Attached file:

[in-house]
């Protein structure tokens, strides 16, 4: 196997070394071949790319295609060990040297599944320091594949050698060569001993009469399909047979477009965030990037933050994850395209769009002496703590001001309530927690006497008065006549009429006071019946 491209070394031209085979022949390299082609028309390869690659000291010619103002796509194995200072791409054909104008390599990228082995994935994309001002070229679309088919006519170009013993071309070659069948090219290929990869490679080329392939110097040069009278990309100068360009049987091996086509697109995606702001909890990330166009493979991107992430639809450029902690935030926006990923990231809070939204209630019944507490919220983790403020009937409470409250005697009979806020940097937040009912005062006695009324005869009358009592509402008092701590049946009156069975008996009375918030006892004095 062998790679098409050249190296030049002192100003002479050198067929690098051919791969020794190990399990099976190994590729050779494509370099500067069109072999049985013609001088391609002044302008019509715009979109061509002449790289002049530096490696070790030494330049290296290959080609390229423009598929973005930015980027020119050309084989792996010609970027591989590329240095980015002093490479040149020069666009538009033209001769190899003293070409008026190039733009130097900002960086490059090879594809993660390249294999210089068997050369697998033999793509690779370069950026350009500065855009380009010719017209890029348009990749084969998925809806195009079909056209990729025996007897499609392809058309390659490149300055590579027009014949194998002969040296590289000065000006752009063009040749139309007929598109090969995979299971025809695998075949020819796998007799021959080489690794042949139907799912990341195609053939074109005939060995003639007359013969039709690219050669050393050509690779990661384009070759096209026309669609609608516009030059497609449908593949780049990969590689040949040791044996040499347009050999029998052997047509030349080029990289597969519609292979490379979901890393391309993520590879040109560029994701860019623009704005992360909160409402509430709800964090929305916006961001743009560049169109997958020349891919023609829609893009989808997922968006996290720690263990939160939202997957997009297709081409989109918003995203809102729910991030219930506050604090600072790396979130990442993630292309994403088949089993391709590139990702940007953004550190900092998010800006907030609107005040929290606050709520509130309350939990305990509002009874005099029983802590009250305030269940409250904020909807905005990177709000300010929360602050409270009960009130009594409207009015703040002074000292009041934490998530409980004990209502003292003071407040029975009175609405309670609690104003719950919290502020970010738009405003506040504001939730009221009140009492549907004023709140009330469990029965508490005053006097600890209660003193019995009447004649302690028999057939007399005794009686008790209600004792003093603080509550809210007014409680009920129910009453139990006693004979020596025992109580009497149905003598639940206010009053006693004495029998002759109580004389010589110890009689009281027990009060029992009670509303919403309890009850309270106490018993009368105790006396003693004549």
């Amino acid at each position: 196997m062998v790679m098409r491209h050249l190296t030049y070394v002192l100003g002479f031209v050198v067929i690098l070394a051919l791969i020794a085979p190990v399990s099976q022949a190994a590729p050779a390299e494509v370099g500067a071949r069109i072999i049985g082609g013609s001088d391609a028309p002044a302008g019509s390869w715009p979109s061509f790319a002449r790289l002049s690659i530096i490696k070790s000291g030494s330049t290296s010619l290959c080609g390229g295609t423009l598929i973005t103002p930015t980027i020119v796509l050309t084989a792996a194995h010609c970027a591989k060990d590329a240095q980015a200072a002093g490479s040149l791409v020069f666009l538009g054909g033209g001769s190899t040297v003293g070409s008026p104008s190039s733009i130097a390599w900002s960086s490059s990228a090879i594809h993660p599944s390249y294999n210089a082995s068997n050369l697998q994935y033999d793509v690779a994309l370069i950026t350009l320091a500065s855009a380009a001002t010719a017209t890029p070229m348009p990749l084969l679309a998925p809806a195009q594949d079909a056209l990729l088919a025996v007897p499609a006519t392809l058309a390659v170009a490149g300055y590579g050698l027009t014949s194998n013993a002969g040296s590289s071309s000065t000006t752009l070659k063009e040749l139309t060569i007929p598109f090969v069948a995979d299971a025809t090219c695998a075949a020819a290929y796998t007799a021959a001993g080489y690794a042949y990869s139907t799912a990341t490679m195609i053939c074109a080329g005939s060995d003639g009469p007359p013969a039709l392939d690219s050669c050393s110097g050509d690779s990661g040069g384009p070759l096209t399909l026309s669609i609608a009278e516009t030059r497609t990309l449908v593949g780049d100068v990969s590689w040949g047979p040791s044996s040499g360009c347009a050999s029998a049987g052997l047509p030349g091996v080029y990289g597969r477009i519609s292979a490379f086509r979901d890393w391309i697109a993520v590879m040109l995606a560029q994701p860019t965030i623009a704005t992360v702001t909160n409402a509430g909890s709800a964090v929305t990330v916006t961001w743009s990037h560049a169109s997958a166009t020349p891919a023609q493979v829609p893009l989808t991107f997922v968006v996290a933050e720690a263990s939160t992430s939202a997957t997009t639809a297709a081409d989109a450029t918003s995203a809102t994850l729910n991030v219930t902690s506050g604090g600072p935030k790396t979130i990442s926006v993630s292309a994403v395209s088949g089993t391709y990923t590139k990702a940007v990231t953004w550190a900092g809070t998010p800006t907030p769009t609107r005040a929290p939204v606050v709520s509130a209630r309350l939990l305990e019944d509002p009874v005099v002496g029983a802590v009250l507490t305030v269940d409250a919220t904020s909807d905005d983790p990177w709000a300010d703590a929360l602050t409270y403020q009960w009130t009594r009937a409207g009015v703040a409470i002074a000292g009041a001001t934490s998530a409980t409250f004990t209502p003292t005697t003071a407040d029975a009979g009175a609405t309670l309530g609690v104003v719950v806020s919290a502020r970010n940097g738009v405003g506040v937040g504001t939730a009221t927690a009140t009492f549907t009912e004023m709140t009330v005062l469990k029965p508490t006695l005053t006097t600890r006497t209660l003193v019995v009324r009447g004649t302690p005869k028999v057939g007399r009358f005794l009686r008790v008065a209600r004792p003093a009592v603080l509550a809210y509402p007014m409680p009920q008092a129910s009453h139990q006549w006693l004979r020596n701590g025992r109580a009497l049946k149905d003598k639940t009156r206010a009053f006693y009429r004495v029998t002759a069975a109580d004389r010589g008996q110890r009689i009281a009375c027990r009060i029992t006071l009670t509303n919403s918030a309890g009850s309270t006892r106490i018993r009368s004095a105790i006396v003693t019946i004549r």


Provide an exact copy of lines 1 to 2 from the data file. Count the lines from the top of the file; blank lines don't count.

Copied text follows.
[in-house]
């Protein structure tokens, strides 16, 4: 196997070394071949790319295609060990040297599944320091594949050698060569001993009469399909047979477009965030990037933050994850395209769009002496703590001001309530927690006497008065006549009429006071019946 491209070394031209085979022949390299082609028309390869690659000291010619103002796509194995200072791409054909104008390599990228082995994935994309001002070229679309088919006519170009013993071309070659069948090219290929990869490679080329392939110097040069009278990309100068360009049987091996086509697109995606702001909890990330166009493979991107992430639809450029902690935030926006990923990231809070939204209630019944507490919220983790403020009937409470409250005697009979806020940097937040009912005062006695009324005869009358009592509402008092701590049946009156069975008996009375918030006892004095 062998790679098409050249190296030049002192100003002479050198067929690098051919791969020794190990399990099976190994590729050779494509370099500067069109072999049985013609001088391609002044302008019509715009979109061509002449790289002049530096490696070790030494330049290296290959080609390229423009598929973005930015980027020119050309084989792996010609970027591989590329240095980015002093490479040149020069666009538009033209001769190899003293070409008026190039733009130097900002960086490059090879594809993660390249294999210089068997050369697998033999793509690779370069950026350009500065855009380009010719017209890029348009990749084969998925809806195009079909056209990729025996007897499609392809058309390659490149300055590579027009014949194998002969040296590289000065000006752009063009040749139309007929598109090969995979299971025809695998075949020819796998007799021959080489690794042949139907799912990341195609053939074109005939060995003639007359013969039709690219050669050393050509690779990661384009070759096209026309669609609608516009030059497609449908593949780049990969590689040949040791044996040499347009050999029998052997047509030349080029990289597969519609292979490379979901890393391309993520590879040109560029994701860019623009704005992360909160409402509430709800964090929305916006961001743009560049169109997958020349891919023609829609893009989808997922968006996290720690263990939160939202997957997009297709081409989109918003995203809102729910991030219930506050604090600072790396979130990442993630292309994403088949089993391709590139990702940007953004550190900092998010800006907030609107005040929290606050709520509130309350939990305990509002009874005099029983802590009250305030269940409250904020909807905005990177709000300010929360602050409270009960009130009594409207009015703040002074000292009041934490998530409980004990209502003292003071407040029975009175609405309670609690104003719950919290502020970010738009405003506040504001939730009221009140009492549907004023709140009330469990029965508490005053006097600890209660003193019995009447004649302690028999057939007399005794009686008790209600004792003093603080509550809210007014409680009920129910009453139990006693004979020596025992109580009497149905003598639940206010009053006693004495029998002759109580004389010589110890009689009281027990009060029992009670509303919403309890009850309270106490018993009368105790006396003693004549």